Granted, China’s rigorous education system is arguably a product of a repressive culture, and what works there might not necessarily work in our relatively free society. Even so, US schools could and should encourage interest in science and math. And they could do it, perhaps, by teaching these subjects in a more creative way.
As Friedman puts it, "[Einstein] found sheer beauty and creative joy in science and equations. If only we could convey that in the way we teach science and math, maybe we could nurture another Einstein – male or female – and not have to worry that so many engineers and scientists in our graduate schools are from China that the classes could be taught in Chinese."
Isaacson agrees, saying, "We have to remind our kids that a math equation or a scientific formula is just a brush stroke that the good Lord uses to paint one of the wonders of nature," Isaacson said, "and we should look at it as being as beautiful as art or literature or music."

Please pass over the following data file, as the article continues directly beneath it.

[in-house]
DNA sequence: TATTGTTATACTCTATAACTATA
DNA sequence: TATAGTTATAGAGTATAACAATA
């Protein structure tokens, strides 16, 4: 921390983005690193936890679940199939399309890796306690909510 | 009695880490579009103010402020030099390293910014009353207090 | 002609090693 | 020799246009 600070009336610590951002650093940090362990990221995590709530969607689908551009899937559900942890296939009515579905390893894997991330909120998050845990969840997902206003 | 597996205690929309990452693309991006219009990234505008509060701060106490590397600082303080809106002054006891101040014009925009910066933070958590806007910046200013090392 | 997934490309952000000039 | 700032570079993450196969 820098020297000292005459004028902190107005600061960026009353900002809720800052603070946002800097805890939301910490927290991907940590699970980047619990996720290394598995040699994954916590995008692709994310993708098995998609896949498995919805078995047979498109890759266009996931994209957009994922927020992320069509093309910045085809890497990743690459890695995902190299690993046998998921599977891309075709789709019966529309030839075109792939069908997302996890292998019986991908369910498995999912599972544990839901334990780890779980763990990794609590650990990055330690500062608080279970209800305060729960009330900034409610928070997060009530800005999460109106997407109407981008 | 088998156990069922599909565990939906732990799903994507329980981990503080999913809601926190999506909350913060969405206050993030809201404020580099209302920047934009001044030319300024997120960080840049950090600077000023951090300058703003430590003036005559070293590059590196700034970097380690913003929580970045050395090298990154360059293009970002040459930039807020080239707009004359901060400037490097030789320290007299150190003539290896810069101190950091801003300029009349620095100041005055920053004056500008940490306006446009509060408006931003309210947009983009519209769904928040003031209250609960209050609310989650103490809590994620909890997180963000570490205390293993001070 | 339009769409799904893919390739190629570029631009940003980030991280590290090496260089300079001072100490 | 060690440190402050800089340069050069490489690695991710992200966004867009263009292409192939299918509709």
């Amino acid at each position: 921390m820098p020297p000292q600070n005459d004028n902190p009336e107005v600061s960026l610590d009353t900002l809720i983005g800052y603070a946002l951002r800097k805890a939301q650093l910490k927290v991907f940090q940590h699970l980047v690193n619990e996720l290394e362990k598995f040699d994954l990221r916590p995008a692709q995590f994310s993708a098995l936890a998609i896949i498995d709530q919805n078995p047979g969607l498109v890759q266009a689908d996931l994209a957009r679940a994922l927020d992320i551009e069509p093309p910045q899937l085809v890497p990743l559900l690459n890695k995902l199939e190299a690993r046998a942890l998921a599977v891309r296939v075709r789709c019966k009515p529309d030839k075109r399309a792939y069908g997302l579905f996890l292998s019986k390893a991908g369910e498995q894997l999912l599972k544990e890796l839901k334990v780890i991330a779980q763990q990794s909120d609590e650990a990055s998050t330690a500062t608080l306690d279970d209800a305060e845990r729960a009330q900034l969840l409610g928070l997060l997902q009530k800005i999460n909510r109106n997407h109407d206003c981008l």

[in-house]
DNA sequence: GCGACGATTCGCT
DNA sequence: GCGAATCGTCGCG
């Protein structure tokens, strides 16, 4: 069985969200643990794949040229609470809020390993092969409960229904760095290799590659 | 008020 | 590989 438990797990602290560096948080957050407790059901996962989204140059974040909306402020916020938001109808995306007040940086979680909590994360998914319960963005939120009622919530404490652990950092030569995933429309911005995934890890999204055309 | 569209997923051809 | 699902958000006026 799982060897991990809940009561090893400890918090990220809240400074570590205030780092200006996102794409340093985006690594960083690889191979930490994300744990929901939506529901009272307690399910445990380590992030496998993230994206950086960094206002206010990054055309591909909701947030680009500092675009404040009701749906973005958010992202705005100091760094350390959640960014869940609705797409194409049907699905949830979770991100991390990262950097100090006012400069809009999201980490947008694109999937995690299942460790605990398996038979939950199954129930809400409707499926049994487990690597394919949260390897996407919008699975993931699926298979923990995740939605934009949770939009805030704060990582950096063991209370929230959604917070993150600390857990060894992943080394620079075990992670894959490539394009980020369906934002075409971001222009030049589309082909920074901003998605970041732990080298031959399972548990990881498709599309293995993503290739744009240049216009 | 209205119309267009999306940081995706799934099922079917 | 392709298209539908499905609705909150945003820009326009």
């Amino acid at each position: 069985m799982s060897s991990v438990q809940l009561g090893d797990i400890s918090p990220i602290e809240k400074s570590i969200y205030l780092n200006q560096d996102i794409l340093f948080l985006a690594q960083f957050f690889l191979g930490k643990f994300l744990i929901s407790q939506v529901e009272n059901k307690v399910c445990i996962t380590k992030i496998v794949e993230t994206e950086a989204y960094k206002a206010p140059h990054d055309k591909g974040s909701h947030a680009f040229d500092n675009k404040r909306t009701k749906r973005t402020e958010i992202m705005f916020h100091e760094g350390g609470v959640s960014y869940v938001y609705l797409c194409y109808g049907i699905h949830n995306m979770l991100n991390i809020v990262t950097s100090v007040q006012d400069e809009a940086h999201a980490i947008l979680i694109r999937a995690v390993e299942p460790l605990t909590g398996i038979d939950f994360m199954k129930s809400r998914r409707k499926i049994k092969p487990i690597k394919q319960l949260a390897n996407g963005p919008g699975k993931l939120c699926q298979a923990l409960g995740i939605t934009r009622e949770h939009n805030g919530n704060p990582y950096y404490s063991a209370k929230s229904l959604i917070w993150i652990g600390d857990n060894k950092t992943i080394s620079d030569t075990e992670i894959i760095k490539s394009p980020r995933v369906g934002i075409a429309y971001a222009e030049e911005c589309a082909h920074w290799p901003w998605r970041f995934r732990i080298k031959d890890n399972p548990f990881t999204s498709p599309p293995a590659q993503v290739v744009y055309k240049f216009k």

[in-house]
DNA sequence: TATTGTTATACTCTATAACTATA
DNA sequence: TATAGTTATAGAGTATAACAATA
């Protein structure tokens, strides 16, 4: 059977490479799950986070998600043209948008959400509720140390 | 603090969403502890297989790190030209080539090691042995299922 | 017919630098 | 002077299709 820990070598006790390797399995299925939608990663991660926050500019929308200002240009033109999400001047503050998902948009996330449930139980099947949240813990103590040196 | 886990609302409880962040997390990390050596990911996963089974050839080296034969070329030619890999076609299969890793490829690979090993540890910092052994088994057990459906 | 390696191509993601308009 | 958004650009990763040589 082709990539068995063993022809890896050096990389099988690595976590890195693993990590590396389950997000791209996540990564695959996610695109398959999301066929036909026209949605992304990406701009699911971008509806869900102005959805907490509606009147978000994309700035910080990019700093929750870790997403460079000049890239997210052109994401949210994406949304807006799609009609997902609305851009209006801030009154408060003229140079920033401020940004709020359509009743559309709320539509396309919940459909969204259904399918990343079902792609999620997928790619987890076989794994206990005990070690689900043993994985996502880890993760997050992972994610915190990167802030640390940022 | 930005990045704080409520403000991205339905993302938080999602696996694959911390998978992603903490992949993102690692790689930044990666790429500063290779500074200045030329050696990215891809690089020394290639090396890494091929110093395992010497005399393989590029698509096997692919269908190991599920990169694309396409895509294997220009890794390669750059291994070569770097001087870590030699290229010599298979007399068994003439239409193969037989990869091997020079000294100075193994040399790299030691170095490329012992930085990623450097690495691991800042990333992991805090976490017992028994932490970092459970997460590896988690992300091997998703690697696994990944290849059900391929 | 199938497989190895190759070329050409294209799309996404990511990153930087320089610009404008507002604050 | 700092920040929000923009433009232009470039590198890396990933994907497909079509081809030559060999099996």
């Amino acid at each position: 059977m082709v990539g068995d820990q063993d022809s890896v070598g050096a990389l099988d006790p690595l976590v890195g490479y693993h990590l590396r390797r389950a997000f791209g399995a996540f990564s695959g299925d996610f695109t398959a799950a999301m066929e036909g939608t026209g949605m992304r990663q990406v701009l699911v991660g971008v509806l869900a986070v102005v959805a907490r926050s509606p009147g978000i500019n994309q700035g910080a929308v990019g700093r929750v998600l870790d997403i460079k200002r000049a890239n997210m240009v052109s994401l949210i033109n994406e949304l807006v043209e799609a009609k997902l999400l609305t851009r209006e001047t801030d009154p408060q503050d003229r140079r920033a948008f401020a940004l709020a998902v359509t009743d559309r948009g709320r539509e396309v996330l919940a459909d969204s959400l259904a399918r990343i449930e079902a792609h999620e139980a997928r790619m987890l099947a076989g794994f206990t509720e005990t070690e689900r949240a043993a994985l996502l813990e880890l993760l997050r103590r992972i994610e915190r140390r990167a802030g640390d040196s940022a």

Now, Isaacson may or may not have a handle on Einstein’s views of God, but his point is well taken nonetheless. Besides, my atheist friends tell me that it is not necessary to believe in God in order to appreciate the beauty and order in math equations. I’ll just have to take that on faith, since I am so mathematically ignorant that all I can see when I look at a math equation is a jumbled bunch of numbers. In fact that TV show Numb3rs makes me want to run out of the room screaming. Not only do I find the characters and dialogue annoying (I liked Rob Morrow way better as a whiny Jewish doc who’d been exiled to Alaska), but the math stuff is way above my head, even with the cool graphics and effects. Still, even I can intellectually grasp that math and physics can be things of beauty, and that if they were taught differently in our schools – maybe even using shows like Numb3rs – they could be as fascinating as fairies and unicorns.